Peggy Buckey was acquitted on January 18, 1990. She had spent two years in jail during the investigation and trial. All but thirteen charges against Raymond Buckey were dropped. Jurors cited the weak evidence and the suggestive and coercive manner in which evaluators obtained child testimonies as reasons for their deadlocking. Following her acquittal, Peggy Buckey filed a defamation lawsuit and Raymond Buckey prepared for his second trial (on the remaining thirteen charges), scheduled for May. For the second trial, the prosecution made a thorough excavation of the preschool grounds. Several collapsed tunnels were found underneath the preschool. However, research into when the tunnels had been built remained inconclusive. On July 27 the jury again deadlocked on the charges against Raymond Buckey, forcing the judge to declare a mistrial. District Attorney Ira Reiner decided not to pursue a third trial.

Raymond Buckey had served five years in jail during the investigation and trial. The McMartin case lasted for seven years, cost taxpayers sixteen million dollars, and ended without a single conviction. In 1991, the preschool was demolished.

Impact

The McMartin Preschool scandal—along with its hysteria, panic, and media coverage—convinced the public that child sex-abuse was a significant social problem. Although the case was referred to as a contemporary witch Witch hunts hunt that destroyed the lives of many people and saw death threats, vandalism, and physical attacks, the McMartin trial also inspired changes in the justice system. The courts, first of all, gained a new perspective on child-abuse allegations. The testimonies of children are now viewed with more caution and skepticism. The guidelines for conducting child interviews and utilizing child testimony during trials have been revised to reduce the harmful psychological and emotional effects the process may have upon children. Finally, defendant liberties have been reduced to avoid long trials. McMartin Preschool[MacMartin Preschool] Child abuse;at McMartin Preschool[MacMartin Preschool] Johnson, Judy McMartin, Virginia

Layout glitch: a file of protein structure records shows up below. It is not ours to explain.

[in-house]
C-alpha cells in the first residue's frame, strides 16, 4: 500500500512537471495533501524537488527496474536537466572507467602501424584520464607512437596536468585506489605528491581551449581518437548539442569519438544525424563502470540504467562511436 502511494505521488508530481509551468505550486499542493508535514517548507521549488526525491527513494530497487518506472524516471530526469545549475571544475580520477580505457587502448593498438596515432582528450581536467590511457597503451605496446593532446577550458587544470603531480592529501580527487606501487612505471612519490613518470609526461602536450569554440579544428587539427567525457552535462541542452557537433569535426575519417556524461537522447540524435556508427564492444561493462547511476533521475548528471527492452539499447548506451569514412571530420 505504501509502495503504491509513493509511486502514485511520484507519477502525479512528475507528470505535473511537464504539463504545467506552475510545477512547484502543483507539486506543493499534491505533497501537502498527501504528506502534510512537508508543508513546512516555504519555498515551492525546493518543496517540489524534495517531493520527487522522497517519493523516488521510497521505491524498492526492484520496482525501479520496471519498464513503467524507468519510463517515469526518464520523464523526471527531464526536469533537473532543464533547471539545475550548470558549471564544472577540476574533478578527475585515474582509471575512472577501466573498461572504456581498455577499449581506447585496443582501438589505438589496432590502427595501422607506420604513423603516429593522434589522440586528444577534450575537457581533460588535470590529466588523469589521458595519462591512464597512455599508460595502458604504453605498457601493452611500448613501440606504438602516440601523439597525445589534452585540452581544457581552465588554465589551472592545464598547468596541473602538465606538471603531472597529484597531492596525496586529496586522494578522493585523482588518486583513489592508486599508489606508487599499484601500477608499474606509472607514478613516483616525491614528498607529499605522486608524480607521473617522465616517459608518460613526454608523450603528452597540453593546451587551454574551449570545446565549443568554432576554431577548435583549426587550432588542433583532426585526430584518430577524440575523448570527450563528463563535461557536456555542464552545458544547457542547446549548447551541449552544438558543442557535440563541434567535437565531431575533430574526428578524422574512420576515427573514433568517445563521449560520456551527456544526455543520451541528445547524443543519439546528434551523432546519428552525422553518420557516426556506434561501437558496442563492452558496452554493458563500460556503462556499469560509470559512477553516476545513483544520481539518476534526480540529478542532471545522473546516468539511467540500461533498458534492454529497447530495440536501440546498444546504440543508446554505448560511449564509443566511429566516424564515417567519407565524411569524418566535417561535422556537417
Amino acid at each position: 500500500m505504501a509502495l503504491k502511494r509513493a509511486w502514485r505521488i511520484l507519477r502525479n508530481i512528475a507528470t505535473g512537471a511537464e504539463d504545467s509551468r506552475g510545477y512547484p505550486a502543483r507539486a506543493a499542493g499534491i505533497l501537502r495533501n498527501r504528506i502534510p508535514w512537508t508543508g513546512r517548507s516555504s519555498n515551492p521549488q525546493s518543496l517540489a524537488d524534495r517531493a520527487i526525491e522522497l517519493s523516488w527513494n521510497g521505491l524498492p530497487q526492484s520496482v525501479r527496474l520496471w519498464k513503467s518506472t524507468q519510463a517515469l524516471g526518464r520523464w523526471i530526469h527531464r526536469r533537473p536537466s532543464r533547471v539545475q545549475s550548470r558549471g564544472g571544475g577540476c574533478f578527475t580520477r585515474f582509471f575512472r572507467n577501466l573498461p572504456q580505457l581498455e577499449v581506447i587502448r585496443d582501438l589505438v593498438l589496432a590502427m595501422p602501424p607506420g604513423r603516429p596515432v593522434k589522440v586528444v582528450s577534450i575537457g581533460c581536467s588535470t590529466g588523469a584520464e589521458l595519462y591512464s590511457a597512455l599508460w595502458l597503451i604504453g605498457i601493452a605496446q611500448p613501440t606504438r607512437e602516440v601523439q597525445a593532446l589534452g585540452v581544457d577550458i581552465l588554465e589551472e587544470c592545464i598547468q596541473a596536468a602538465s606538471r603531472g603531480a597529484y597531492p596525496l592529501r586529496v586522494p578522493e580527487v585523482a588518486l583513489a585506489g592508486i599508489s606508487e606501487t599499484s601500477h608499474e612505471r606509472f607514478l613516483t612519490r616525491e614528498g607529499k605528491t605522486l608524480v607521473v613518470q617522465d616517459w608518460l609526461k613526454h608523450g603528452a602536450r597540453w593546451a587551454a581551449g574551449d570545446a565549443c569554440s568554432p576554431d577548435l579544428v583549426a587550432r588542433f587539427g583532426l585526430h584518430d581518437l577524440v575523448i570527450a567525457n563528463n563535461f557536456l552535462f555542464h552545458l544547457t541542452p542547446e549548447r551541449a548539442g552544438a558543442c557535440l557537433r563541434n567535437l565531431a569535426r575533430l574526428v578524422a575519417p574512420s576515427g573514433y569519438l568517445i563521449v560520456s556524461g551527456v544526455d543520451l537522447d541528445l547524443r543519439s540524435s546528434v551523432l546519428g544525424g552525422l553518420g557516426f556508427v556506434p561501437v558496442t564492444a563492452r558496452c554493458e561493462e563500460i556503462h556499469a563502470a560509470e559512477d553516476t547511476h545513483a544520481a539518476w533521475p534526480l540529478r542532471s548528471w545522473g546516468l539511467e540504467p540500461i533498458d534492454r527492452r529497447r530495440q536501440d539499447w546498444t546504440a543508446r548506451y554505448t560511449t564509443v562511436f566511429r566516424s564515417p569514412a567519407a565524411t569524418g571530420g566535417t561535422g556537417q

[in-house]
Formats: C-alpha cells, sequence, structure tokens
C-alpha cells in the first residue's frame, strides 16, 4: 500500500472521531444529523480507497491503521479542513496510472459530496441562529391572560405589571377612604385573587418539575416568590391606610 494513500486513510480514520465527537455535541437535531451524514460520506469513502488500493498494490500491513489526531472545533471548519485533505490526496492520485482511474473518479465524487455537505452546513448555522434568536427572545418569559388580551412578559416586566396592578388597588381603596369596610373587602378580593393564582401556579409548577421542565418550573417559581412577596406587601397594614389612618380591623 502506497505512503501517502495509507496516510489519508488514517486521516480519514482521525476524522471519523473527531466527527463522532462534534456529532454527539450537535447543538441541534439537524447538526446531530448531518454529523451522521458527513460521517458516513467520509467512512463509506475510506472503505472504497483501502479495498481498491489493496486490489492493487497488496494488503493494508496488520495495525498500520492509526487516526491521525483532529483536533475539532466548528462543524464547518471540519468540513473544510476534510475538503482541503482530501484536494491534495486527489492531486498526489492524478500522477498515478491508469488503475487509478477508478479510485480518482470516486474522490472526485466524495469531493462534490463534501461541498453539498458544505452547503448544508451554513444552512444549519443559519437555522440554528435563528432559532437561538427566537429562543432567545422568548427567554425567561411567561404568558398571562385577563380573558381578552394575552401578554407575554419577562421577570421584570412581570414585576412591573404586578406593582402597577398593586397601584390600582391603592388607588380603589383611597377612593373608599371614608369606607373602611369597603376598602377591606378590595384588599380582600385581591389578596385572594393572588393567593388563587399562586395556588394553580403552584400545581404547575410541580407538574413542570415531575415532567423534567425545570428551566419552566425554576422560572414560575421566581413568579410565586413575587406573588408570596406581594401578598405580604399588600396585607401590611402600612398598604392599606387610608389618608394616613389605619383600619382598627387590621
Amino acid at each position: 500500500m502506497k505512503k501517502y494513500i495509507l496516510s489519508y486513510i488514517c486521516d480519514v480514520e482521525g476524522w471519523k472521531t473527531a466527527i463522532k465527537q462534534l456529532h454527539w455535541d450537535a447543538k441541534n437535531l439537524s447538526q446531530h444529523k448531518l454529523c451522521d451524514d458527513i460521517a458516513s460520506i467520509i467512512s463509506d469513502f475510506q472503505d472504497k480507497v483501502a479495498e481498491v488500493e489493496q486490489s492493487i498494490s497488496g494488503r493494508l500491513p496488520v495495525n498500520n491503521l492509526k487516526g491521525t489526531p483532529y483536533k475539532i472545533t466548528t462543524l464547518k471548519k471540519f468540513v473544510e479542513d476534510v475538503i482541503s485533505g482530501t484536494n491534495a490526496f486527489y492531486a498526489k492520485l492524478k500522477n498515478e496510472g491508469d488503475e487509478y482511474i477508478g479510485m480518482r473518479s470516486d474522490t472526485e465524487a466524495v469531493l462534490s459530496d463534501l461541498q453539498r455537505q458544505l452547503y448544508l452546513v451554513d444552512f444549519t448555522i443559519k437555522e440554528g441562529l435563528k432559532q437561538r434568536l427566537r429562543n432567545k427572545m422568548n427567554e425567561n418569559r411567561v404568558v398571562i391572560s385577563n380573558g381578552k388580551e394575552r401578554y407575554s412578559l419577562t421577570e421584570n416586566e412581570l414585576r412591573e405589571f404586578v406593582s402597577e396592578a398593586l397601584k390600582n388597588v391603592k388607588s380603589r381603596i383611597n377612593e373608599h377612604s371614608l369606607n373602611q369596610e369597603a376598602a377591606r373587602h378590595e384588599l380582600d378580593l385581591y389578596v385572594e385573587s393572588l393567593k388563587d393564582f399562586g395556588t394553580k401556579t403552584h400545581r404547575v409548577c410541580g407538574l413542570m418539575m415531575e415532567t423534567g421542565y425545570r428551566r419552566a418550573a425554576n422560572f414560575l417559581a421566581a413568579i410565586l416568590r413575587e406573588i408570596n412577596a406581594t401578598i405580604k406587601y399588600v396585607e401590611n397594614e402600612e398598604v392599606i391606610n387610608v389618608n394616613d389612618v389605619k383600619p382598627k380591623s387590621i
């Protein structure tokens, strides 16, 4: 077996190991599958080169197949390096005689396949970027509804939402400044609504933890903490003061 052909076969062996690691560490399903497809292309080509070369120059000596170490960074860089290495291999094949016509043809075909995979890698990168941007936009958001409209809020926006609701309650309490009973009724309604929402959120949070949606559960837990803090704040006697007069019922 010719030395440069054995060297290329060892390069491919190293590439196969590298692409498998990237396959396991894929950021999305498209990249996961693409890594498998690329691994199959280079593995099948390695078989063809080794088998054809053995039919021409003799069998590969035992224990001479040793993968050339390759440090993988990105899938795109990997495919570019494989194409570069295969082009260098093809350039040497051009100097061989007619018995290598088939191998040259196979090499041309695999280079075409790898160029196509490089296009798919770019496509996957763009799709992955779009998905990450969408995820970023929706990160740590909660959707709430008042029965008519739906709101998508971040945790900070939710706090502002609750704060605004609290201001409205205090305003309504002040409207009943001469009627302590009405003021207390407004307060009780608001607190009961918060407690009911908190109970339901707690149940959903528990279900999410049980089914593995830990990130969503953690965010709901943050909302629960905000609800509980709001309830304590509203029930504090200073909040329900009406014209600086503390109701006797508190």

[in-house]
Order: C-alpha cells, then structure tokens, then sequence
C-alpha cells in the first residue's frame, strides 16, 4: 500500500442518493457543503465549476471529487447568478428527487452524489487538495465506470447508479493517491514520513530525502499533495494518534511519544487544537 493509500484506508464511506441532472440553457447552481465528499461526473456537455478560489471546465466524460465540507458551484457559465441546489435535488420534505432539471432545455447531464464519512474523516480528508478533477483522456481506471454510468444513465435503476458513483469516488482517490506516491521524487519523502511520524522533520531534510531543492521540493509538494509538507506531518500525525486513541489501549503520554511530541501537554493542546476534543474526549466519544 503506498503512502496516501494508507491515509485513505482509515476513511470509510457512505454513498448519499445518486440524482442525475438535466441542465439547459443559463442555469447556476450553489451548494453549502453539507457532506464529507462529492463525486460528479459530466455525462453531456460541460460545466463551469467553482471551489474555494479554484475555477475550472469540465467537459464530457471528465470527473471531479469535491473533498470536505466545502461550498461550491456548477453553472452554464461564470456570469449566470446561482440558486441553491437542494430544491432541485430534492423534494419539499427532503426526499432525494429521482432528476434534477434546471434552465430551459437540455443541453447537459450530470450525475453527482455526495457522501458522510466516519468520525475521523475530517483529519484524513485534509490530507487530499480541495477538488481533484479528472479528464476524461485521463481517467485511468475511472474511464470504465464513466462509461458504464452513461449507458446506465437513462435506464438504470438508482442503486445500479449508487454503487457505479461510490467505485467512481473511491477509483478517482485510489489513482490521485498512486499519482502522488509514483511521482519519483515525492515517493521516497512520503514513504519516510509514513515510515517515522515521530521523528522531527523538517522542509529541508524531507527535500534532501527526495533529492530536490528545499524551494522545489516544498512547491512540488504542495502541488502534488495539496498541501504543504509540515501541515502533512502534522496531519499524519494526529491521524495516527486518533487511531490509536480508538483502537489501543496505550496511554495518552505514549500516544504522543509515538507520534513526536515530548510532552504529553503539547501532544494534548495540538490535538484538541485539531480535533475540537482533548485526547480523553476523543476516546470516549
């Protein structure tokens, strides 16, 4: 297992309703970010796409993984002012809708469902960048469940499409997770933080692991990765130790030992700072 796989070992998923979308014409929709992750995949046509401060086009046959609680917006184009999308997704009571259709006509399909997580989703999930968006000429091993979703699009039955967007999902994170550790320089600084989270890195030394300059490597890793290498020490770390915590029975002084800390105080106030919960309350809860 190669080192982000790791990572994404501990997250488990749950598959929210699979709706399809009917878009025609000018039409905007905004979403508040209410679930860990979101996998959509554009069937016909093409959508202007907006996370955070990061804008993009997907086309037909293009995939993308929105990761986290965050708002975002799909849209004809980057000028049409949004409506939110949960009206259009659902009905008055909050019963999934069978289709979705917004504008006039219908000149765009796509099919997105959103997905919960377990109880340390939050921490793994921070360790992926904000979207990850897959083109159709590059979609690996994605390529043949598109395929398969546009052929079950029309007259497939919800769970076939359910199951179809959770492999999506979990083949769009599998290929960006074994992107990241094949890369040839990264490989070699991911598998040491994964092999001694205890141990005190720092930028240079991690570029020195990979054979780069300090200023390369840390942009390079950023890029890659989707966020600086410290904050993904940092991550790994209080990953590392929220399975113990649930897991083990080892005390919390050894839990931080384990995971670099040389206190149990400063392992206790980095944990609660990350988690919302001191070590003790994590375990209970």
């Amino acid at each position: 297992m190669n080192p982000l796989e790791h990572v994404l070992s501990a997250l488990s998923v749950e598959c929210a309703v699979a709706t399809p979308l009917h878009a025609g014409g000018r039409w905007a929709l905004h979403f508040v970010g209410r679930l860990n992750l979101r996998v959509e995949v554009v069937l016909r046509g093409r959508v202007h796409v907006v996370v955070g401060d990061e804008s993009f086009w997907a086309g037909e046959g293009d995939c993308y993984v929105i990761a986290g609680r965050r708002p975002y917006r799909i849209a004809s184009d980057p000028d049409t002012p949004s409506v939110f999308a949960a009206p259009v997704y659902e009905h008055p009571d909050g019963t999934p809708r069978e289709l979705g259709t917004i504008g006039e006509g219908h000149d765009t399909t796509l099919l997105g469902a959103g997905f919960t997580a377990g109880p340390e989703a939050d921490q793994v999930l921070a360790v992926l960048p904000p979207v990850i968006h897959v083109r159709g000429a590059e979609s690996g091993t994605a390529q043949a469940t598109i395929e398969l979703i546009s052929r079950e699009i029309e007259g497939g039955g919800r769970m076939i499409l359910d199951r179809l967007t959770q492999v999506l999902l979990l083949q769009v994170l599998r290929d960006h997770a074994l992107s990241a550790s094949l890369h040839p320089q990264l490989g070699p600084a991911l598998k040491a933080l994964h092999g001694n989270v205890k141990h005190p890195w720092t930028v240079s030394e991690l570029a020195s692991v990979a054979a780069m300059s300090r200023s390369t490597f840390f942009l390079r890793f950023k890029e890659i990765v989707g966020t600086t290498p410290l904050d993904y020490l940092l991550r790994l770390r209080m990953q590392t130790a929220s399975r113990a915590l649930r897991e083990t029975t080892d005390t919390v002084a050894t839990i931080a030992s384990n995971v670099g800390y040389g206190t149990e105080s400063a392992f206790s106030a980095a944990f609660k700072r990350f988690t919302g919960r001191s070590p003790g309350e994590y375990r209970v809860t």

Further Reading
  • citation-type="booksimple"

    xlink:type="simple">Butler, Edgar, et al. Anatomy of the McMartin Child Molestation Case. Lanham, Md.: University Press of America, 2001. A comprehensive overview of the case, from the initial criminal charges to pretrial publicity to the juries to the rights of alleged victims and perpetrators.
  • citation-type="booksimple"

    xlink:type="simple">Carlson, Margaret. “Six Years Trial by Torture.” Time, January 29, 1990. A brief overview of the McMartin case. Argues that the children were victimized by the criminal justice system.
  • citation-type="booksimple"

    xlink:type="simple">Eberle, Paul, and Shirley Eberle. The Abuse of Innocence: The McMartin Preschool Trial. Buffalo, N.Y.: Prometheus Books, 2003. Provides a scandal time line and presents excerpts from the pretrial investigations and trial testimony.
  • citation-type="booksimple"

    xlink:type="simple">Reinhold, Robert. “How Lawyers and the Media Turned the McMartin Case into a Tragic Circus.” The New York Times, January 25, 1990. Discusses several mistakes made by prosecutors that led to the exoneration of all seven defendants and how the media shaped the public’s views toward child abuse.
  • citation-type="booksimple"

    xlink:type="simple">Talbot, Margaret. “The Devil in the Nursery.” The New York Times Magazine, January 7, 2001. Offers a brief analysis of the effects of mass panic and hysteria on legal proceedings, using the McMartin case as an example of that panic.
  • citation-type="booksimple"

    xlink:type="simple">Vieth, Victor I., Bette L. Bottoms, and Alison Perona, eds. Ending Child Abuse: New Efforts in Prevention, Investigation, and Training. Binghamton, N.Y.: Haworth Press, 2006. Social scientists and legal scholars examine concepts in the field of child abuse prevention as well as training methods, prosecution strategies, and other issues.